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Friday, 25 June 1937


Senator LYNCH (Western Australia) . - When I was interrupted in my remarks a few minutes ago I was stressing the importance of making specific provision in a measure of this nature for investigation into a particular matter, and I suggested that this fact was clearly demonstrated in the scene enacted in 2'he Merchant of Venice, which I endeavoured to describe. In this instance, also, we shall do well to express what we mean and intend " in the bond ".. I should like to have the assurance of the Minister that it is the intention of this_ Government that the claims of a State on the ground of disability, due to the operation of the tariff, shall come within the investigatory powers of- the commission. Furthermore, I point out that no provision is made in this measure to enable the commission to deal with disabilities which might arise in respect of transport either by water or by air. I remind the committee that in 1912, when the principal act was passed, the present development of aerial transport was not foreseen. Then, again, if we are to believe the words of the Leader of the Opposition (Senator Collings), other difficulties may arise if the policy of his party is put into full operation in this country.


The CHAIRMAN - I ask the honorable senator to confine his remarks to the clause before the committee.


Senator LYNCH - If the Labour party is returned to power and gives effect to its policy in its entirety, as it will have every right to do, it is possible that we shall have a fleet of ships carrying goods in Australian waters at rates comparable with those now charged by the Government of New South Wales for the carriage of goods by rail to Broken Hill to the detriment of South Australia. Senator James McLachlan has clearly shown how South Australia is being seriously prejudiced by the " cut " rates on New South Wales railways. We should make provision for such a contingency.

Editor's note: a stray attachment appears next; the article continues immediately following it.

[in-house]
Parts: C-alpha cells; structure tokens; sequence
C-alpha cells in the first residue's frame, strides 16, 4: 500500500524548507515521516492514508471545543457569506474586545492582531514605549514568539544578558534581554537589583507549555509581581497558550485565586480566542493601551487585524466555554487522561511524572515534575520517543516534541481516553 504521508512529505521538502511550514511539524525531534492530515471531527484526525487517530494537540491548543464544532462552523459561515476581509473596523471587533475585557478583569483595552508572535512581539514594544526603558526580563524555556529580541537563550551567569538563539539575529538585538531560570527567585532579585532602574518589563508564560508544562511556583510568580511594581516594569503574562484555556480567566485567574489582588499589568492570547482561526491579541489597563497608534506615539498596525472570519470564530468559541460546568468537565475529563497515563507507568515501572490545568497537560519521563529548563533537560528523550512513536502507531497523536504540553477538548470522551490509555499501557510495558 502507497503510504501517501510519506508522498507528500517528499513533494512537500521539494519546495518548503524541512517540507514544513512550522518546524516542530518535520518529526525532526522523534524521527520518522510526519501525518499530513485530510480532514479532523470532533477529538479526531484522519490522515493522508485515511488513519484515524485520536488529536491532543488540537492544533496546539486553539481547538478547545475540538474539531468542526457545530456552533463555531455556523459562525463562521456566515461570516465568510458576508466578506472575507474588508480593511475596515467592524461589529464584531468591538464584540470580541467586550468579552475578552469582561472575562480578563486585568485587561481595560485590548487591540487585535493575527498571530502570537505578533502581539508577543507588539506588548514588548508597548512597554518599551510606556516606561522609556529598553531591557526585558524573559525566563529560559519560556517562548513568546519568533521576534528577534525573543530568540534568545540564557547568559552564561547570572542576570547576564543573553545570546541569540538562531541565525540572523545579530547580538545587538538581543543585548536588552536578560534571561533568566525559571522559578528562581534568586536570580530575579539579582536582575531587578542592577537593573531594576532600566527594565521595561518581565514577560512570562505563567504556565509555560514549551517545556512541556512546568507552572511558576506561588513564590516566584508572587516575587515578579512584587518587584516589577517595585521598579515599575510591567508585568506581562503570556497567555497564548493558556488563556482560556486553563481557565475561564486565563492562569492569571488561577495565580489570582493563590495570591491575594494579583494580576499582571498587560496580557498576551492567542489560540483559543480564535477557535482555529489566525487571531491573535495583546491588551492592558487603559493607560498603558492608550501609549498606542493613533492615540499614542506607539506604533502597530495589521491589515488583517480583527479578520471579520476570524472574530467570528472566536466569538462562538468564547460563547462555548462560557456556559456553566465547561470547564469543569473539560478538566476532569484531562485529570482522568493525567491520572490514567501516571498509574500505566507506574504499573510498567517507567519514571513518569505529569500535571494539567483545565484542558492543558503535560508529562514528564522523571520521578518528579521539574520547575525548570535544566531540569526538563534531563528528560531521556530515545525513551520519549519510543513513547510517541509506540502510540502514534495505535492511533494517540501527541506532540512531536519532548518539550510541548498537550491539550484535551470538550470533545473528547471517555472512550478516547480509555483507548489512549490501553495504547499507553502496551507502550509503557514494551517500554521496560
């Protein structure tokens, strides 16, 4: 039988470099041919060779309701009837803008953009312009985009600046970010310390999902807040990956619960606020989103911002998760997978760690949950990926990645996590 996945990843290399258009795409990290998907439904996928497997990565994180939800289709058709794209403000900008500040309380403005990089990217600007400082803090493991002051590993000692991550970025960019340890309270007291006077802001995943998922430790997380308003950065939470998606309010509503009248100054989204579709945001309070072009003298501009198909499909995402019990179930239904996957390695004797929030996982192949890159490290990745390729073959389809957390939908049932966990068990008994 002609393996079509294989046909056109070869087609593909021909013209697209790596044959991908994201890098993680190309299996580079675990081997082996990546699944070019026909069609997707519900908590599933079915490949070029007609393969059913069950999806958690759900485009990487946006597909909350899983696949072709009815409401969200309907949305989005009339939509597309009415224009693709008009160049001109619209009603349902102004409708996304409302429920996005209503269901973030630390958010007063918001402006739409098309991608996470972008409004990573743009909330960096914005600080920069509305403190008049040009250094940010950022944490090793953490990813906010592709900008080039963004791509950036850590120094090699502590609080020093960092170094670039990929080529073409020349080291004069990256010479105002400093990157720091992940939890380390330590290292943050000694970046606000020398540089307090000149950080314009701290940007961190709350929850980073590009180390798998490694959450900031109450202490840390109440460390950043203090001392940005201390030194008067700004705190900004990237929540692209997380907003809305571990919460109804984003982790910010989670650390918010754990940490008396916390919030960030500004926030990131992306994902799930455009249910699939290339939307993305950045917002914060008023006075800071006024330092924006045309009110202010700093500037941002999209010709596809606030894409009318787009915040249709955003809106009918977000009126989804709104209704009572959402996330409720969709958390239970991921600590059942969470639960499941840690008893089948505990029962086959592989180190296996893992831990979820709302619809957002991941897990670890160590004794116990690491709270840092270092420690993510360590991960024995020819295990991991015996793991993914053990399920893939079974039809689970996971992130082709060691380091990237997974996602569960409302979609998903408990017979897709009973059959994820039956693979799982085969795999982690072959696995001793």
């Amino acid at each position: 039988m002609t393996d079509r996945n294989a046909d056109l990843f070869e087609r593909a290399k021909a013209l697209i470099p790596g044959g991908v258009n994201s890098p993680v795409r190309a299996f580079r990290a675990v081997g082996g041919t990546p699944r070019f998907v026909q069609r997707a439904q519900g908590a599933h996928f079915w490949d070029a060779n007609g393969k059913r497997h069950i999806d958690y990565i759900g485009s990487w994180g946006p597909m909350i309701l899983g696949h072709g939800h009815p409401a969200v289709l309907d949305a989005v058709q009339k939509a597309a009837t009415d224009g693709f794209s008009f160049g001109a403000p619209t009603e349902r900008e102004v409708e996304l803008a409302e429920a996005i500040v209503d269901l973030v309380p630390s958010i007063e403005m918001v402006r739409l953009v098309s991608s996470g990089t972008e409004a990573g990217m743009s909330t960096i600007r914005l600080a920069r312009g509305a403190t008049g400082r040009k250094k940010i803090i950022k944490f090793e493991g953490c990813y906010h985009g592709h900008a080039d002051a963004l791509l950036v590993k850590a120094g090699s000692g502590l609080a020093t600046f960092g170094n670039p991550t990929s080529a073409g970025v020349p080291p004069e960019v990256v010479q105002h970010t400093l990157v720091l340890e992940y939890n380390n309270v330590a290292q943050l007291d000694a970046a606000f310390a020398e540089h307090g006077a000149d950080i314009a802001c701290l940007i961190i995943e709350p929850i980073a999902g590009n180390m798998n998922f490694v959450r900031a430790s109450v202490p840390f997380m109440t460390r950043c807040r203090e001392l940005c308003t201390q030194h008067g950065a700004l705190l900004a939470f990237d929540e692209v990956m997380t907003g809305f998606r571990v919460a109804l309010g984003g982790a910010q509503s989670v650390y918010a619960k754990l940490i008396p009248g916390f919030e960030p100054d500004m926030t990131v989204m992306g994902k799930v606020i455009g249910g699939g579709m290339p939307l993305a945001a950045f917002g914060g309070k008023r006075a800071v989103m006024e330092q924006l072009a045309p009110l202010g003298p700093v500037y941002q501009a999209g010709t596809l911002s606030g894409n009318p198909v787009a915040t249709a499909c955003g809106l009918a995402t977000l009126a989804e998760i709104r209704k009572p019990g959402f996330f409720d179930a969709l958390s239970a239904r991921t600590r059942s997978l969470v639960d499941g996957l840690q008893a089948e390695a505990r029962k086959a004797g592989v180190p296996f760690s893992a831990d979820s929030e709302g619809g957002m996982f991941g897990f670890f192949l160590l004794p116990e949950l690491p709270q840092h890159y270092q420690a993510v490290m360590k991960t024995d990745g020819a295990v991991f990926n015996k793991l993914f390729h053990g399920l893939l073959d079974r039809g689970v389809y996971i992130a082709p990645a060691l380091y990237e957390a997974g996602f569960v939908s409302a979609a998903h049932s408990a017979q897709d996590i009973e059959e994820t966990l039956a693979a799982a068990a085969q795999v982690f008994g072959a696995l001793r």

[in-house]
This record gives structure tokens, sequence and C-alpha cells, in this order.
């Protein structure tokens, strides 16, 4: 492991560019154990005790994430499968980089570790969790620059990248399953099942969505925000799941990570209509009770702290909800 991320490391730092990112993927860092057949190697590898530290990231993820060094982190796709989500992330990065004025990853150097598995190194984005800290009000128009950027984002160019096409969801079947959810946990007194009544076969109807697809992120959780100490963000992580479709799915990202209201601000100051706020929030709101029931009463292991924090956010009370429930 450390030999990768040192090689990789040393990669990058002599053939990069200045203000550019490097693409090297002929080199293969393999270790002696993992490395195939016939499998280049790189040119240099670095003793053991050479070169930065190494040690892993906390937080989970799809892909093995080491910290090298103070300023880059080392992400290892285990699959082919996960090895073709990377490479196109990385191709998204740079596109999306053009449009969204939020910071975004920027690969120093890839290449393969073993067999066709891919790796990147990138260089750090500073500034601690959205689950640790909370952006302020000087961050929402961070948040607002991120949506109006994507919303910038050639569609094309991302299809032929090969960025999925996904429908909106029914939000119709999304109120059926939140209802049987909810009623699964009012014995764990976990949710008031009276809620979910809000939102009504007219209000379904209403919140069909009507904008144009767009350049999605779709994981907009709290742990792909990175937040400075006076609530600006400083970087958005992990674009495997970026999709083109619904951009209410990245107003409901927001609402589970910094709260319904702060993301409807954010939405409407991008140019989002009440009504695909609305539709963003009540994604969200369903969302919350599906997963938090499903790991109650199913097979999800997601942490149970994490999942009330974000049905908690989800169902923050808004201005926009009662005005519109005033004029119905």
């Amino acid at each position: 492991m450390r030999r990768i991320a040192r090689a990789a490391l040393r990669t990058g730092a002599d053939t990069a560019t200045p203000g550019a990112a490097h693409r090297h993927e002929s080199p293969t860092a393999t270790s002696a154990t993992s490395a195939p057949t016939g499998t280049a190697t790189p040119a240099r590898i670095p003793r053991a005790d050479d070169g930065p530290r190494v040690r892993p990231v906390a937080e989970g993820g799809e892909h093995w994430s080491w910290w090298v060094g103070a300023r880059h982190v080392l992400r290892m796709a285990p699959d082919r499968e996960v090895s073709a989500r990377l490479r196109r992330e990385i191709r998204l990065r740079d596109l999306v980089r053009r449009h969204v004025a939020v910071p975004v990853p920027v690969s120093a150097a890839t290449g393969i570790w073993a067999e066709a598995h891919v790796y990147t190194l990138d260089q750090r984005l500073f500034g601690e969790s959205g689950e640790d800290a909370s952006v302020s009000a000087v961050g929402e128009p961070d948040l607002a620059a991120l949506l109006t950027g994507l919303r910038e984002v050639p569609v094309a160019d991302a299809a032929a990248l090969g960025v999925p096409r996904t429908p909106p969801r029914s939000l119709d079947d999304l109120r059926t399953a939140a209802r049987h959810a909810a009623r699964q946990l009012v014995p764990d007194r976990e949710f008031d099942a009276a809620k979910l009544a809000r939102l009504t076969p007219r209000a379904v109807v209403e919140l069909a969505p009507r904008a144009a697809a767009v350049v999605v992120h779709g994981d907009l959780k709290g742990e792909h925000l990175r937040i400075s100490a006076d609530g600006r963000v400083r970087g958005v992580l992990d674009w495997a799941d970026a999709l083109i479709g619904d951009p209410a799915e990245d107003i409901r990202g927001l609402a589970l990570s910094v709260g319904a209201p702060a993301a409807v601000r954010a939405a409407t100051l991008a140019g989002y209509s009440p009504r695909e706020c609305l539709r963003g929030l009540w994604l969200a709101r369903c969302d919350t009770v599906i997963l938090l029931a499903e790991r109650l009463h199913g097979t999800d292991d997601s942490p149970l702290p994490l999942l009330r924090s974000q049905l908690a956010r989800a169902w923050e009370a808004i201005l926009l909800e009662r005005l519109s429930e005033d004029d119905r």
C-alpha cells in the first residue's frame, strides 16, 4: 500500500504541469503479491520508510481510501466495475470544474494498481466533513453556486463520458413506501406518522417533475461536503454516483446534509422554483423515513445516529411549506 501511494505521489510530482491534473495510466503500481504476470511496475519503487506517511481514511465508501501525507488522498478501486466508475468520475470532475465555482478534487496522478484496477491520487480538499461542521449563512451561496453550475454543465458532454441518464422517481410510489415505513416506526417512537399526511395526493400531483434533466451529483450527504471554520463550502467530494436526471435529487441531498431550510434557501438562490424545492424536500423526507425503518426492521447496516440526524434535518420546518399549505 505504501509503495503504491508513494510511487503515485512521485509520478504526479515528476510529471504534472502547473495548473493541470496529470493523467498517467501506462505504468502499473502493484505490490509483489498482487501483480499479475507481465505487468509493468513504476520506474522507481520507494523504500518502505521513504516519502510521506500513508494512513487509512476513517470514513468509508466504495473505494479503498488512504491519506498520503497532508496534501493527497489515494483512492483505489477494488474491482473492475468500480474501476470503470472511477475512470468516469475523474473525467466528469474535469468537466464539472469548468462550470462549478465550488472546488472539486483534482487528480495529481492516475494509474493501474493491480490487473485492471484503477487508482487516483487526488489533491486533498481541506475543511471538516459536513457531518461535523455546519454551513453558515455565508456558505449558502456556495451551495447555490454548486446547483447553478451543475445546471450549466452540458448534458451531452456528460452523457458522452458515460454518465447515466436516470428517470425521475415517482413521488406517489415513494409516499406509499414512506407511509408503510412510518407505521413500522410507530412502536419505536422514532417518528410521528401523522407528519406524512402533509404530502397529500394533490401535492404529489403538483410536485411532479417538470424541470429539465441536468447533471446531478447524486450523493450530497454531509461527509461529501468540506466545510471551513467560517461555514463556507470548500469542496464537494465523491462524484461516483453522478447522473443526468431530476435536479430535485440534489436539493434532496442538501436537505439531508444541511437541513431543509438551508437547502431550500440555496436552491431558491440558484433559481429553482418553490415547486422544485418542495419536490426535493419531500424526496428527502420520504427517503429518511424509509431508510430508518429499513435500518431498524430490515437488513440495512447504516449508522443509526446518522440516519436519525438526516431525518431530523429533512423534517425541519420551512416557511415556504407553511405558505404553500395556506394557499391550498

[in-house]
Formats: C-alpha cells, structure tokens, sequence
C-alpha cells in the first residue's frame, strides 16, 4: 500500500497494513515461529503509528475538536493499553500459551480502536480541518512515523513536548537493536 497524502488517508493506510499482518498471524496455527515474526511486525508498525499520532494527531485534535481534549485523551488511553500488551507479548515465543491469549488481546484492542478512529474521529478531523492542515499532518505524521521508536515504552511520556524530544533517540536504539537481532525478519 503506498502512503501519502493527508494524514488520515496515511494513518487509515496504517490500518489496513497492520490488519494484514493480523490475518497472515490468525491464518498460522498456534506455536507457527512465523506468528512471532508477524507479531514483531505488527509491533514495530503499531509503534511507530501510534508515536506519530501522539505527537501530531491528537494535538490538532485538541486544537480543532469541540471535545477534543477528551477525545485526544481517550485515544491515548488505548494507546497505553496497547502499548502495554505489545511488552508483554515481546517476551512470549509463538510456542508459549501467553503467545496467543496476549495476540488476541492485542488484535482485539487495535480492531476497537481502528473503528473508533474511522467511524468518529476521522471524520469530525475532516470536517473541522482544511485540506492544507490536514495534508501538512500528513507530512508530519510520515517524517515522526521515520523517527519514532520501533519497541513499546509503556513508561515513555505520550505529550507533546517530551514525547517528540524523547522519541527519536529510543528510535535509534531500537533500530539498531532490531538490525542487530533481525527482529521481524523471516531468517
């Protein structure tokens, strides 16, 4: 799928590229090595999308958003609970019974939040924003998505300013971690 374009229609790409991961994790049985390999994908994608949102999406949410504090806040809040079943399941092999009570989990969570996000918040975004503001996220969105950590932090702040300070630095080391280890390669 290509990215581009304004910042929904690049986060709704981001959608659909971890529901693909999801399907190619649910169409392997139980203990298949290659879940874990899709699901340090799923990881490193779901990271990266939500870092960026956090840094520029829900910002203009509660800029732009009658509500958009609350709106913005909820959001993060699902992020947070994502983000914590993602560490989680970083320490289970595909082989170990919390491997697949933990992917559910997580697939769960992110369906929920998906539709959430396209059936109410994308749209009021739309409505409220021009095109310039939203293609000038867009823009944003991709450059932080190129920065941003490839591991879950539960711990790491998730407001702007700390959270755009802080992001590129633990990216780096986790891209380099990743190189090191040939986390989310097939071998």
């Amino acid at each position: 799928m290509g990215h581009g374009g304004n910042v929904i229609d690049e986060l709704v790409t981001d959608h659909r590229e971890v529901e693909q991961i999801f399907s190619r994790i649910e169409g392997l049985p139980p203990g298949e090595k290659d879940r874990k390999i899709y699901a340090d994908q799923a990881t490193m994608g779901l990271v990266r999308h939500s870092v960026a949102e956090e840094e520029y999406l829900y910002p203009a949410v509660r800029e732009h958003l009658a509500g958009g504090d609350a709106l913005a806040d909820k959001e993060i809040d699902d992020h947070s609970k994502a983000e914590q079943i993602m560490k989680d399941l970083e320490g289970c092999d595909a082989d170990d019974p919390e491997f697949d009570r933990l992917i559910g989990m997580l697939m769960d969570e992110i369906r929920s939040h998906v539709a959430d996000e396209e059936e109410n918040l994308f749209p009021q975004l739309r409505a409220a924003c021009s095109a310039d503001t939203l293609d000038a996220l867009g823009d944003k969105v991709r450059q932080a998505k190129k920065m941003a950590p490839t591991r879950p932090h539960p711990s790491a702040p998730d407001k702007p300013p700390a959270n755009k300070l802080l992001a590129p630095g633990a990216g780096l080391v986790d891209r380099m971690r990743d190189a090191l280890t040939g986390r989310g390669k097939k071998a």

Senator Sir George Pearce - The definition of " commerce " is allembracing; it covers commerce of all descriptions carried by sea, on the land, or in the air.


Senator LYNCH - I am glad to have the assurance of the Leader of the Senate, but I should feel easier in my mind if the bill expressly stated that all forms of transport were fully covered, so that there would he no doubt whatever that any disabilities which might be suffered by the smaller States would be the subject of investigation by the commission.


Senator Brennan - The definition clause is sufficiently wide to meet the position.


Senator LYNCH - It is as wide as the definition furnished to a London lecturer, on one occasion, when asked for an expansive term to describe a lecture which he was to deliver. One of his hearers suggested that he should style it " The universe and collateral subjects". Perhaps the definition clause may he so described ; but I should be better pleased if I had an assurance from the Leader of the Senate that the commission would investigate any disabilities which a State might suffer from any form of transport. Senator Sir George Pearce. - In the definition clause " commerce " includes "trade and traffic of all descriptions by land, water or air ". That is sufficient.







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